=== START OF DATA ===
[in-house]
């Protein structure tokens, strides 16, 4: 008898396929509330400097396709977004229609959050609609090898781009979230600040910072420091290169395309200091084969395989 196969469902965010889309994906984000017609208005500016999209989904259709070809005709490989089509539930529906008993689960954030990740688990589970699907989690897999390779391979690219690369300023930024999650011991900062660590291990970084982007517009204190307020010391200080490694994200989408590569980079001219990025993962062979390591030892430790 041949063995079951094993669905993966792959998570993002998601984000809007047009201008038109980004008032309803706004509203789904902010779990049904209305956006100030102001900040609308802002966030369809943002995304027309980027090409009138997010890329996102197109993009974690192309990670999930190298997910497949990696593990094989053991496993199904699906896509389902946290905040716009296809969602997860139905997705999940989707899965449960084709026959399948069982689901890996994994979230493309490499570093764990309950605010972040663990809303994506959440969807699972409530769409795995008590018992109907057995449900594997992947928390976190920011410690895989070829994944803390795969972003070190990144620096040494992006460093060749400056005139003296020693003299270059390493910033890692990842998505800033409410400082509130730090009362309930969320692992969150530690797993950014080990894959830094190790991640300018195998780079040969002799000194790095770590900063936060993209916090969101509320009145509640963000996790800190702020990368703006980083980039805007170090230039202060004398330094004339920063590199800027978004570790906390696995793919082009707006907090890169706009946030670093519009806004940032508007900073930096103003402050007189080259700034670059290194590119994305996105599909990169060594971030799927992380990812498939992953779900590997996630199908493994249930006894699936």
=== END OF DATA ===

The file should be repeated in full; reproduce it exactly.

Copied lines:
[in-house]
């Protein structure tokens, strides 16, 4: 008898396929509330400097396709977004229609959050609609090898781009979230600040910072420091290169395309200091084969395989 196969469902965010889309994906984000017609208005500016999209989904259709070809005709490989089509539930529906008993689960954030990740688990589970699907989690897999390779391979690219690369300023930024999650011991900062660590291990970084982007517009204190307020010391200080490694994200989408590569980079001219990025993962062979390591030892430790 041949063995079951094993669905993966792959998570993002998601984000809007047009201008038109980004008032309803706004509203789904902010779990049904209305956006100030102001900040609308802002966030369809943002995304027309980027090409009138997010890329996102197109993009974690192309990670999930190298997910497949990696593990094989053991496993199904699906896509389902946290905040716009296809969602997860139905997705999940989707899965449960084709026959399948069982689901890996994994979230493309490499570093764990309950605010972040663990809303994506959440969807699972409530769409795995008590018992109907057995449900594997992947928390976190920011410690895989070829994944803390795969972003070190990144620096040494992006460093060749400056005139003296020693003299270059390493910033890692990842998505800033409410400082509130730090009362309930969320692992969150530690797993950014080990894959830094190790991640300018195998780079040969002799000194790095770590900063936060993209916090969101509320009145509640963000996790800190702020990368703006980083980039805007170090230039202060004398330094004339920063590199800027978004570790906390696995793919082009707006907090890169706009946030670093519009806004940032508007900073930096103003402050007189080259700034670059290194590119994305996105599909990169060594971030799927992380990812498939992953779900590997996630199908493994249930006894699936």